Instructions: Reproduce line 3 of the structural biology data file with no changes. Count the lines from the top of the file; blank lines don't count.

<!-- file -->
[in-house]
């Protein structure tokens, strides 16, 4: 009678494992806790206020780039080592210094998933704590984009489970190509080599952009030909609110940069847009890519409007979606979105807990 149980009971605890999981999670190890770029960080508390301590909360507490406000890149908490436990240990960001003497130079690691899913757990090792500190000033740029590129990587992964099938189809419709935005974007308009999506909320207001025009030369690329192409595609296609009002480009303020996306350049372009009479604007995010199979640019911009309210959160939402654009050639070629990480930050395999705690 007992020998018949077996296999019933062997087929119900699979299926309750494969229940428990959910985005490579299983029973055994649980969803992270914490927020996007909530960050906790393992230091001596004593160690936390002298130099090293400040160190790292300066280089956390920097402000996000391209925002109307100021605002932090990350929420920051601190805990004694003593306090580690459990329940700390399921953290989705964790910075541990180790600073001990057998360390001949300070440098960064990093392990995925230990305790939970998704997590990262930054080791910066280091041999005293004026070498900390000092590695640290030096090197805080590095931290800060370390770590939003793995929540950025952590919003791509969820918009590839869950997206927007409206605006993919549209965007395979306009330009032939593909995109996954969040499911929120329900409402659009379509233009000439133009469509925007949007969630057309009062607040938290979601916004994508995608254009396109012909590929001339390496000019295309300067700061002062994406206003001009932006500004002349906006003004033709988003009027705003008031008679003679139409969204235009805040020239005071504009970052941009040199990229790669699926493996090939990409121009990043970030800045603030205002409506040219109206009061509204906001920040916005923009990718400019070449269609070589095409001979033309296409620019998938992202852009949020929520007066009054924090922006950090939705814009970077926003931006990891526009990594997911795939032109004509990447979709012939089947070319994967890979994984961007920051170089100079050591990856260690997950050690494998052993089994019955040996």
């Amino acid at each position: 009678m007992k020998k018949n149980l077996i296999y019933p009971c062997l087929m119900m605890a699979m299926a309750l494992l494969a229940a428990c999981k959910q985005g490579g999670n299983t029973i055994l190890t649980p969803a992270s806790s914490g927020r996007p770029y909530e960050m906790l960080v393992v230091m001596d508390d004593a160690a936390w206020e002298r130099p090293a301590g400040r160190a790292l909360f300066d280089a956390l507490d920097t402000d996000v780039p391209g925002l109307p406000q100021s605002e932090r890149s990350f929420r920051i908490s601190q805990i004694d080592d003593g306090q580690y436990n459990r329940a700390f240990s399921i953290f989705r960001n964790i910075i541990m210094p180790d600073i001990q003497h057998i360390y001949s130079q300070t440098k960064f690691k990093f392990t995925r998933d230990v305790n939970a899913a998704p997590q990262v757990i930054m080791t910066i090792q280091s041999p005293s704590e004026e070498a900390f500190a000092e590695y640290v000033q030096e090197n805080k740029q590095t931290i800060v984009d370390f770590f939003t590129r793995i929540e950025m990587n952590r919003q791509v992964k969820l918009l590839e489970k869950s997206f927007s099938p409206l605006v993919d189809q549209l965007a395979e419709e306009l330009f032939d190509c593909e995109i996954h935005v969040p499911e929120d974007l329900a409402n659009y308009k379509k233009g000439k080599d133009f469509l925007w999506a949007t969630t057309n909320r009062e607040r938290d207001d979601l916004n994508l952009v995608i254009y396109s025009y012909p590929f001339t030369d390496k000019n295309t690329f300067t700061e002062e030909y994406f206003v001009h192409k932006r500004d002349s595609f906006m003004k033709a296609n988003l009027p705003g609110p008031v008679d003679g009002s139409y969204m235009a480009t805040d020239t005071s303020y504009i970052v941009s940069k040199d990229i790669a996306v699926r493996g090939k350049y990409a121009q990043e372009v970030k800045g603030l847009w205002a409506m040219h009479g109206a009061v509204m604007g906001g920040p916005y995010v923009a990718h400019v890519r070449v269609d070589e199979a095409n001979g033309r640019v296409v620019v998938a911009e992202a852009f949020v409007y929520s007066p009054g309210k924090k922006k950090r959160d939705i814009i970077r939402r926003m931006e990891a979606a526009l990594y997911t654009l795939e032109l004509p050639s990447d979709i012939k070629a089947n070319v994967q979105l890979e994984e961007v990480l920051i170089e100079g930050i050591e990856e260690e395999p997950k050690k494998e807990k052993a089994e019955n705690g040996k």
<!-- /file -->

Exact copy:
């Amino acid at each position: 009678m007992k020998k018949n149980l077996i296999y019933p009971c062997l087929m119900m605890a699979m299926a309750l494992l494969a229940a428990c999981k959910q985005g490579g999670n299983t029973i055994l190890t649980p969803a992270s806790s914490g927020r996007p770029y909530e960050m906790l960080v393992v230091m001596d508390d004593a160690a936390w206020e002298r130099p090293a301590g400040r160190a790292l909360f300066d280089a956390l507490d920097t402000d996000v780039p391209g925002l109307p406000q100021s605002e932090r890149s990350f929420r920051i908490s601190q805990i004694d080592d003593g306090q580690y436990n459990r329940a700390f240990s399921i953290f989705r960001n964790i910075i541990m210094p180790d600073i001990q003497h057998i360390y001949s130079q300070t440098k960064f690691k990093f392990t995925r998933d230990v305790n939970a899913a998704p997590q990262v757990i930054m080791t910066i090792q280091s041999p005293s704590e004026e070498a900390f500190a000092e590695y640290v000033q030096e090197n805080k740029q590095t931290i800060v984009d370390f770590f939003t590129r793995i929540e950025m990587n952590r919003q791509v992964k969820l918009l590839e489970k869950s997206f927007s099938p409206l605006v993919d189809q549209l965007a395979e419709e306009l330009f032939d190509c593909e995109i996954h935005v969040p499911e929120d974007l329900a409402n659009y308009k379509k233009g000439k080599d133009f469509l925007w999506a949007t969630t057309n909320r009062e607040r938290d207001d979601l916004n994508l952009v995608i254009y396109s025009y012909p590929f001339t030369d390496k000019n295309t690329f300067t700061e002062e030909y994406f206003v001009h192409k932006r500004d002349s595609f906006m003004k033709a296609n988003l009027p705003g609110p008031v008679d003679g009002s139409y969204m235009a480009t805040d020239t005071s303020y504009i970052v941009s940069k040199d990229i790669a996306v699926r493996g090939k350049y990409a121009q990043e372009v970030k800045g603030l847009w205002a409506m040219h009479g109206a009061v509204m604007g906001g920040p916005y995010v923009a990718h400019v890519r070449v269609d070589e199979a095409n001979g033309r640019v296409v620019v998938a911009e992202a852009f949020v409007y929520s007066p009054g309210k924090k922006k950090r959160d939705i814009i970077r939402r926003m931006e990891a979606a526009l990594y997911t654009l795939e032109l004509p050639s990447d979709i012939k070629a089947n070319v994967q979105l890979e994984e961007v990480l920051i170089e100079g930050i050591e990856e260690e395999p997950k050690k494998e807990k052993a089994e019955n705690g040996k």